The purpose of the weekend isn’t so we can forget about how much we hate our jobs on Monday through Friday. Free time is for having fun, yes, but what is more fun than taking advantage of opportunities to create a lifestyle that doesn’t require us to wait until Friday night to have fun? Instead of making “Thank God it’s Friday” our mantra, we should be saying “I can’t believe I’m experiencing this much meaning and fulfillment on a Monday.” While it’s easy to assume that boredom and burnout are the results of a vacation problem, they’re often the result of a vocation problem.

    Albert Einstein observed,

    “We act as though comfort and luxury were the chief requirements of life. All that we need to make us happy is something to be enthusiastic about.”

    In Man’s Search for Meaning, Viktor E. Frankl wrote:

    “What man actually needs is not a tensionless state but rather the striving and struggling for some goal worthy of him. What he needs is not the discharge of tension at any cost, but the call of a potential meaning waiting to be fulfilled by him.”

    If we devoted more of our free time to discovering and nurturing the things that make us feel truly alive,  bliss would become a phenomenon we experience on a Monday morning or Tuesday afternoon just as easily as we experience it on a Friday night or Saturday morning. We don’t have to live in misery for five days a week while we look at our free time as nothing more than a chance to drown away our sorrows and rest up for the next week-long train ride through hell.

    I once heard someone say that all time is free time because no matter what time it is, we’re free to focus our energy and attention in the direction of creating more freedom. How do you see the concept of free time? Do you see free time as a rare commodity whose primary source of value is its ability to help you forget about all the times when you don’t feel free?

    In The Millionaire Fastlane, M.J. DeMarco wrote,

    “Your soul is worth more than a weekend. Life does not begin on Friday night and end Monday morning. Friday evening is glorified because people celebrate the dividends of their trade: five days of work-bondage exchanged for two days of unadulterated freedom. Saturday and Sunday is the payment for Monday through Friday, and Friday evening symbolizes the emergence of that payment, freedom for two days. Friday is the reason “Thank God it’s Friday” exists. On Friday, people are paid FREEDOM in the currency of Saturday and Sunday. The ultimate insanity is to sell your soul Monday through Friday for the paycheck of Saturday and Sunday. Yes, give me $5 today and in return I’ll give you $2 back tomorrow. 5-for-2. No? How about five loaves of bread today and in return, I’ll give you two back tomorrow. No again? Why? This is a smoking deal! Hopefully you recognize that five of anything in exchange for two is a bad return. Five days of servitude for two days of freedom is not a good trade unless you trade your time into a system that can give you a better return on your time.”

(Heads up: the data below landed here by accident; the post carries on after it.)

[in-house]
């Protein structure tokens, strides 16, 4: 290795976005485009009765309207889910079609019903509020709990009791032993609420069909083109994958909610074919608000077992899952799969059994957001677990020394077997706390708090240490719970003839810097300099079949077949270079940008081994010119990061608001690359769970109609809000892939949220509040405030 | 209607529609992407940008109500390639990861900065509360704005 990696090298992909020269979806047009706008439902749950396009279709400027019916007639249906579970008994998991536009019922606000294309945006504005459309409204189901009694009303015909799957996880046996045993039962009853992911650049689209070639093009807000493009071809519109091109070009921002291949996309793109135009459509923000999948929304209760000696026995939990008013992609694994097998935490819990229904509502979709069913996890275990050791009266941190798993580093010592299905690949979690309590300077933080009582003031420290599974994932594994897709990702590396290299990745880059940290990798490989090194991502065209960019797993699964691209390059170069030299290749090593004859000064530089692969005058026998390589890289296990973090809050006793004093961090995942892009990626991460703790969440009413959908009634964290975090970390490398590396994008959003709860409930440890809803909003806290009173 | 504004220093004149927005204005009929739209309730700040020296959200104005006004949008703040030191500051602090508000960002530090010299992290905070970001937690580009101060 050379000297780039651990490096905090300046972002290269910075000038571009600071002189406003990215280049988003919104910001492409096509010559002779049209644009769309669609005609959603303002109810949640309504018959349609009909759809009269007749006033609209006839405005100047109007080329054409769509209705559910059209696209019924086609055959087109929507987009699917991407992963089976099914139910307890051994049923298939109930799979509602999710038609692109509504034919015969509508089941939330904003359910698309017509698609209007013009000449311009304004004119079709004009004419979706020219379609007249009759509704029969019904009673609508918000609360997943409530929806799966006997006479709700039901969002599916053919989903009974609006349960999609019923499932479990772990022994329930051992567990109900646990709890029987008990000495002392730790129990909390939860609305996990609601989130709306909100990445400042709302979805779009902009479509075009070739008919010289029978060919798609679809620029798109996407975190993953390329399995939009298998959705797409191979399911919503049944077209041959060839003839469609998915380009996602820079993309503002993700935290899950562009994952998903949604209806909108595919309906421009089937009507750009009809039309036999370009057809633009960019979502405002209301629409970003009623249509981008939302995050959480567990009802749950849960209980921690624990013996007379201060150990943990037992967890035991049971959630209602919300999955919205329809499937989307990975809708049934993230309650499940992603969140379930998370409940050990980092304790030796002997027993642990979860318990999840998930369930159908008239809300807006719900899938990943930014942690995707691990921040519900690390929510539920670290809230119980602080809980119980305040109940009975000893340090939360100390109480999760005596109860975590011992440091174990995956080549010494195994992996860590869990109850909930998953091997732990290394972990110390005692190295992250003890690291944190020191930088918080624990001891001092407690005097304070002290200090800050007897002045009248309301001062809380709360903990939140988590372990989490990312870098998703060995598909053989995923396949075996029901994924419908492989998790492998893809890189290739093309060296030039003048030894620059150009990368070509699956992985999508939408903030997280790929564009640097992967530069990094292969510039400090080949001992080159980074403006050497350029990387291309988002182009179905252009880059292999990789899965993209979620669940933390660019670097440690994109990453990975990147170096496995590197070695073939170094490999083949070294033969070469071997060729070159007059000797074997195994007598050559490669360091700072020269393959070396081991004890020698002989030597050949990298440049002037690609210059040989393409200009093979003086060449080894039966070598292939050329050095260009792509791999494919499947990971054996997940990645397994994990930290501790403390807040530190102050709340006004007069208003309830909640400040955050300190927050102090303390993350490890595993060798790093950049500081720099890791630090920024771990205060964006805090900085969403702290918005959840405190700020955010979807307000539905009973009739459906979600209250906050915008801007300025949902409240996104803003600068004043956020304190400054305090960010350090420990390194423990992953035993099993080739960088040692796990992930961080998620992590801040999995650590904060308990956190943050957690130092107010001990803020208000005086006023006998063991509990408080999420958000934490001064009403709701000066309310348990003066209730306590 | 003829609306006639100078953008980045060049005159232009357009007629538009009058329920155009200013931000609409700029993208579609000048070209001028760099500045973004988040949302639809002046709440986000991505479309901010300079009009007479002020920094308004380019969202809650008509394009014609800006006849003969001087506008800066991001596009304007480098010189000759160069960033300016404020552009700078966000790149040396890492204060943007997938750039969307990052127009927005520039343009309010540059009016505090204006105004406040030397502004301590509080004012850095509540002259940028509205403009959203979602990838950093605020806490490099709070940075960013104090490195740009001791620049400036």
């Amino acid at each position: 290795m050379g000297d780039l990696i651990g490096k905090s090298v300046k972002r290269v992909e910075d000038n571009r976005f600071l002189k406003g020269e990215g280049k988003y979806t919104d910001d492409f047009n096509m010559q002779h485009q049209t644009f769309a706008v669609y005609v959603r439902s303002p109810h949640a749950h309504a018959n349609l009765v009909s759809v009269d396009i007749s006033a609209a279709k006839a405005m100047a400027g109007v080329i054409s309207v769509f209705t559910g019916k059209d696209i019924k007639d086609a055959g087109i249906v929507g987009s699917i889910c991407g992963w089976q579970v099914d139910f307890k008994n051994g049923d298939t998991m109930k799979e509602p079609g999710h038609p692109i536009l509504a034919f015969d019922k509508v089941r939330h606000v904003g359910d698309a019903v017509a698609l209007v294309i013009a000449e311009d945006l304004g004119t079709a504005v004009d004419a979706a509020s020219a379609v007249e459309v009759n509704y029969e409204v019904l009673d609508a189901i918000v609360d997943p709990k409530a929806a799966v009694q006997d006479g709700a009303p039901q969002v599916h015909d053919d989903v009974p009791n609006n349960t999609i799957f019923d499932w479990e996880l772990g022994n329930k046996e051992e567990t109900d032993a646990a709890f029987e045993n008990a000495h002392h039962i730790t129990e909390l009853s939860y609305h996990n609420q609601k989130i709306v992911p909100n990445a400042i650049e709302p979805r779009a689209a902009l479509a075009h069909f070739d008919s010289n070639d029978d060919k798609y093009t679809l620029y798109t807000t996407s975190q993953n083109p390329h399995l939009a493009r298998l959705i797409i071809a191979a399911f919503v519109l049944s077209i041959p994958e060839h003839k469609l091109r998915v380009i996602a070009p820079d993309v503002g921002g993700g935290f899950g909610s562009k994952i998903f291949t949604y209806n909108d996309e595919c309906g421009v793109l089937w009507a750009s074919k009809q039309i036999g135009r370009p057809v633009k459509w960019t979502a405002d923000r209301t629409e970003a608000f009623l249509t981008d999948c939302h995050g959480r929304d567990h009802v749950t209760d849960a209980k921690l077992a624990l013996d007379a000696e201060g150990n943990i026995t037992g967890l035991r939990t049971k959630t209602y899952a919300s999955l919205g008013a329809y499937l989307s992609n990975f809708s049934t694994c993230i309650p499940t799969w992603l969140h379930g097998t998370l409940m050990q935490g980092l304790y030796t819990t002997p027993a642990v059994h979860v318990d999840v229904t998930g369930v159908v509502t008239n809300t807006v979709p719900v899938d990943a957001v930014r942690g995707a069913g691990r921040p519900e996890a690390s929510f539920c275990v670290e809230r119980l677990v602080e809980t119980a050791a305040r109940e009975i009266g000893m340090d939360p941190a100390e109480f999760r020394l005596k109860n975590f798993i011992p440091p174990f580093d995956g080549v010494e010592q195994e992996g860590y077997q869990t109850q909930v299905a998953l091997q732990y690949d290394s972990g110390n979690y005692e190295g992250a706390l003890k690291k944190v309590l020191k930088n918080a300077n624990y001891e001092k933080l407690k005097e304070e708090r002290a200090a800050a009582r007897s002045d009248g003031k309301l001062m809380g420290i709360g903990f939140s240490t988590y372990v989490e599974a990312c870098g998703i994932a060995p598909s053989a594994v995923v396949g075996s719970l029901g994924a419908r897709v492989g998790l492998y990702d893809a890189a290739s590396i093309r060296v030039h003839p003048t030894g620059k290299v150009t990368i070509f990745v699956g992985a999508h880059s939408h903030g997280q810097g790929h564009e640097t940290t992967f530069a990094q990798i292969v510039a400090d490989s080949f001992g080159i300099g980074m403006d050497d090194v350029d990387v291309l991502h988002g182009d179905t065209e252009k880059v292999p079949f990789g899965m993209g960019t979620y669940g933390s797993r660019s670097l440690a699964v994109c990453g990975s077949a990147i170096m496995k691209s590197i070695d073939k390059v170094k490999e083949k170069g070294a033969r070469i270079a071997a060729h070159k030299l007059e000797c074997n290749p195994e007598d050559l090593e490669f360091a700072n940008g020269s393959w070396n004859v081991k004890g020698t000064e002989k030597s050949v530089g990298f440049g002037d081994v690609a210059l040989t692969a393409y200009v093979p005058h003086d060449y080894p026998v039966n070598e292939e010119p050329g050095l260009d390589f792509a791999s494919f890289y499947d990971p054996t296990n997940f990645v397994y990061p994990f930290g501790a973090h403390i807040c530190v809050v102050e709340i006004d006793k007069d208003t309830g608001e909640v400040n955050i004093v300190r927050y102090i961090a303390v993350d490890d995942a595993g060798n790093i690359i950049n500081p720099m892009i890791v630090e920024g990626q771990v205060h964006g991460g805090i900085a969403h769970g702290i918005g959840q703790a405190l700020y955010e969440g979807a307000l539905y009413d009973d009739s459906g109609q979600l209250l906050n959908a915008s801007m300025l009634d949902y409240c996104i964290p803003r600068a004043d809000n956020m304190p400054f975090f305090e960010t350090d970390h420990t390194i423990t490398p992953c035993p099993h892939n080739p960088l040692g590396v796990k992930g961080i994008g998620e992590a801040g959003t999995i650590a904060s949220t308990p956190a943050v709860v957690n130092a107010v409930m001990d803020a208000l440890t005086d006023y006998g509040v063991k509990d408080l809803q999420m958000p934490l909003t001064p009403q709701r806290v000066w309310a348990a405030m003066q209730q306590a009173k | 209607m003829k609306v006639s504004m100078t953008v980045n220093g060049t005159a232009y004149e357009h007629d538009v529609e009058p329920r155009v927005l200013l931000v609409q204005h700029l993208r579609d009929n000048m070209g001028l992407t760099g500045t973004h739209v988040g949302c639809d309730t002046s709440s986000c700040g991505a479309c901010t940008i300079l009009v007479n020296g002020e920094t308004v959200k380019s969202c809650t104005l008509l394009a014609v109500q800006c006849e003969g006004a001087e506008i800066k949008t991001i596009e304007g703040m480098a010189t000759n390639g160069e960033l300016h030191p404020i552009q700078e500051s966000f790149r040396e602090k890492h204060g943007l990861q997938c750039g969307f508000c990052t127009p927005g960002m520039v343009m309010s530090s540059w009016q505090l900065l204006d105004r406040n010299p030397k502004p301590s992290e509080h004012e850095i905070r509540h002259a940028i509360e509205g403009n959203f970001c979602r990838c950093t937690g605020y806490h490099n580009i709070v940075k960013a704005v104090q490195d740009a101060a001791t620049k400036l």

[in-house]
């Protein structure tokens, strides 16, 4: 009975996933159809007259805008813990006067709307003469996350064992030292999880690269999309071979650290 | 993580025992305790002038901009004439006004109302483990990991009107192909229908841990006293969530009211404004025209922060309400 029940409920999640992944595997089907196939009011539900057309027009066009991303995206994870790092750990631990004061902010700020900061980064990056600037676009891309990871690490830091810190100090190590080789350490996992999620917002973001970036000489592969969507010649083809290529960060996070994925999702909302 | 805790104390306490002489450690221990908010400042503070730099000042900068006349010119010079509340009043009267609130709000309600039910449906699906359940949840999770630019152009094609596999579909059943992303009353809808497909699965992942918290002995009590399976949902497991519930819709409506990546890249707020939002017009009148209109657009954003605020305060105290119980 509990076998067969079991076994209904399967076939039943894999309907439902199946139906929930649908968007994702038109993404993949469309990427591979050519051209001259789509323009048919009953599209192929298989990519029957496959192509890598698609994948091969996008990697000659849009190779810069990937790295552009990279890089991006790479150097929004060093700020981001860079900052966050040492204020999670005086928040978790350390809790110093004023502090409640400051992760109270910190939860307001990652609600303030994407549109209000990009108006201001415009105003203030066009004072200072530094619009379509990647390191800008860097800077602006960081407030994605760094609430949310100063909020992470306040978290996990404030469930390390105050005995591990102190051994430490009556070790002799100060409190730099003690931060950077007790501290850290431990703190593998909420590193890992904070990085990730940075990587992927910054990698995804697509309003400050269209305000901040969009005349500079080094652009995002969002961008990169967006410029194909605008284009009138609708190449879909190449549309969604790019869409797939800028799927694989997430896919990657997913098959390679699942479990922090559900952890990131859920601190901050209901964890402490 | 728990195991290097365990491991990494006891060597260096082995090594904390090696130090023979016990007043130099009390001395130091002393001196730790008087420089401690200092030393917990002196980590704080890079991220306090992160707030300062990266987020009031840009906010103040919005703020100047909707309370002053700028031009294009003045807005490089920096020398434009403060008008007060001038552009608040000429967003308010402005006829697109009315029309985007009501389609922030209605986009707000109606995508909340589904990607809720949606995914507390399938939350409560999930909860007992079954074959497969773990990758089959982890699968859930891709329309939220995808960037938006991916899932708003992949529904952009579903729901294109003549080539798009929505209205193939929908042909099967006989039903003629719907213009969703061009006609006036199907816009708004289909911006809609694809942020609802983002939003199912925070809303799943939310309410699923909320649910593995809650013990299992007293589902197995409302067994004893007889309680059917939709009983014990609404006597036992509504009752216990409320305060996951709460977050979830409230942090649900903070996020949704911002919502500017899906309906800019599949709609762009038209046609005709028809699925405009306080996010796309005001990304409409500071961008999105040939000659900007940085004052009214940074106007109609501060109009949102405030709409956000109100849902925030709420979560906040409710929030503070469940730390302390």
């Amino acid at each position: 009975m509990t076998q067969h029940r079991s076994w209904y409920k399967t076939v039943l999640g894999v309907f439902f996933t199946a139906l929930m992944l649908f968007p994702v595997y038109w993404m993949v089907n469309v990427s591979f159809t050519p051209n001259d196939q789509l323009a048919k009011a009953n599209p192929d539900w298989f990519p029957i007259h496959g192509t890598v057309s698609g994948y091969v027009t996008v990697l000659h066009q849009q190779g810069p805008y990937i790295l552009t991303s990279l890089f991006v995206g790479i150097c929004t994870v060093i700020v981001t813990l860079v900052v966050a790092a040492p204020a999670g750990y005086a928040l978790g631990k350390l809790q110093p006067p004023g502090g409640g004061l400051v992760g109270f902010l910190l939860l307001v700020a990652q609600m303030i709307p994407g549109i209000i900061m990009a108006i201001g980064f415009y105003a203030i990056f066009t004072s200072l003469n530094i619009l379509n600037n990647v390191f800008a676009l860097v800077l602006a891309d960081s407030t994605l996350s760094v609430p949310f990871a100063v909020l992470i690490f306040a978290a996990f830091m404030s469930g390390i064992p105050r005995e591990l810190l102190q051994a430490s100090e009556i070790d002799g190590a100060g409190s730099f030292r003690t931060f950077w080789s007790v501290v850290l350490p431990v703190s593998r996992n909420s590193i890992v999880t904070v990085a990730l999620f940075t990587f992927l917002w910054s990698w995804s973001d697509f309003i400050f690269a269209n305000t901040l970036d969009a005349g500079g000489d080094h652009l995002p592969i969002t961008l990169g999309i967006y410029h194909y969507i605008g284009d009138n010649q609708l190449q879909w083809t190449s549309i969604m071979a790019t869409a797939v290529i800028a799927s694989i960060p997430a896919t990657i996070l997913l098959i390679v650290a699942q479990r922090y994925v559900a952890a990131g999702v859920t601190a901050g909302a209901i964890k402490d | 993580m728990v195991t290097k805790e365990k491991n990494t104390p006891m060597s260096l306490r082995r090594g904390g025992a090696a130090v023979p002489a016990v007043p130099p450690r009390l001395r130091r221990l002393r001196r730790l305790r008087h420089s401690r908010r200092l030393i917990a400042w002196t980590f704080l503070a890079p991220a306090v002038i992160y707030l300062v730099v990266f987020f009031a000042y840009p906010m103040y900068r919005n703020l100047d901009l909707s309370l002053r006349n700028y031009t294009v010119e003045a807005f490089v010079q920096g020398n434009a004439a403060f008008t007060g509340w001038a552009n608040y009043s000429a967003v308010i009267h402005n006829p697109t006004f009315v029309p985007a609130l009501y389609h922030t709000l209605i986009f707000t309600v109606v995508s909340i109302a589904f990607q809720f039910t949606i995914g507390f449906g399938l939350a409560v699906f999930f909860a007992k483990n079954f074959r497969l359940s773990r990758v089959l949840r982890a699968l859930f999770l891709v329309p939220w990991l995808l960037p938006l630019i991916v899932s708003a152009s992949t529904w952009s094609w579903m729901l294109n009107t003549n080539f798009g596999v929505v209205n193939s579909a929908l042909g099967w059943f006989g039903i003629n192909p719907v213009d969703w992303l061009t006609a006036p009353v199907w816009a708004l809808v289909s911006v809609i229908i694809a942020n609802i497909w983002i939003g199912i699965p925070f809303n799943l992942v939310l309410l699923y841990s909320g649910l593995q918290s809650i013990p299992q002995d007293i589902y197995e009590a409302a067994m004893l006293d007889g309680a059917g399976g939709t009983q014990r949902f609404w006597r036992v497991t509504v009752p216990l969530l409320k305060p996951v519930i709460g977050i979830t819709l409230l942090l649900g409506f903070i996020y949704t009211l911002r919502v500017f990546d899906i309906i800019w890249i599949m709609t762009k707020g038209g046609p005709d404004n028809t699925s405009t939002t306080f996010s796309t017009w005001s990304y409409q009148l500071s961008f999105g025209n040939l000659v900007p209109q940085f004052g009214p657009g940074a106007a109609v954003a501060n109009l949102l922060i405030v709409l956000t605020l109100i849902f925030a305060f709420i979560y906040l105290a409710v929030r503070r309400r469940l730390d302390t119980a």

Time is our greatest asset. Time is where our power to create a new reality lies.

    On his 85th birthday, the Pulitzer Prize winner writer Carl Sandburg was recounted as having said,

    “Time is the coin of your life. It is the only coin you have, and only you can determine how it will be spent. Be careful, lest you let other people spend it for you.”

    If time is so precious, why do we give it away so freely to the things that don’t improve our ability to live more freely? Is it because we believe this is all we have the right to hope for? Is it because we believe that two days of fun and enthusiasm are all we deserve? The Psalmist wrote “teach us to number our days, that we may apply our hearts to wisdom.” What if we treated our dreams and creative potential with the same respect we offer to our jobs? What if we treated the possibility of leading a purpose-driven, passion-filled life with the same level of commitment we offer to our places of employment? What if we saw ourselves as having a duty to the process of finding fulfilling work that’s no less important than the duty we feel towards paying our bills?

    I met an executive producer who told me that twenty years ago he stopped watching so much TV because he decided that he wanted to become the guy who decided what other people would watch on TV. What are we willing to give up in order to give ourselves a chance to see just how powerful, influential, and inspired we can be? This isn’t about not watching TV or not going to the bar on Fridays or not sleeping in on Saturdays. It’s about remembering to make space for something that’s far more exciting than any TV show or party: your ability to be the predominant creative force in your own life.

    Please don’t let another weekend (or weekday) get away from you without giving some time to that idea.

    In the meantime, create a wonderful week.

    Post by Admin
    March 2, 2015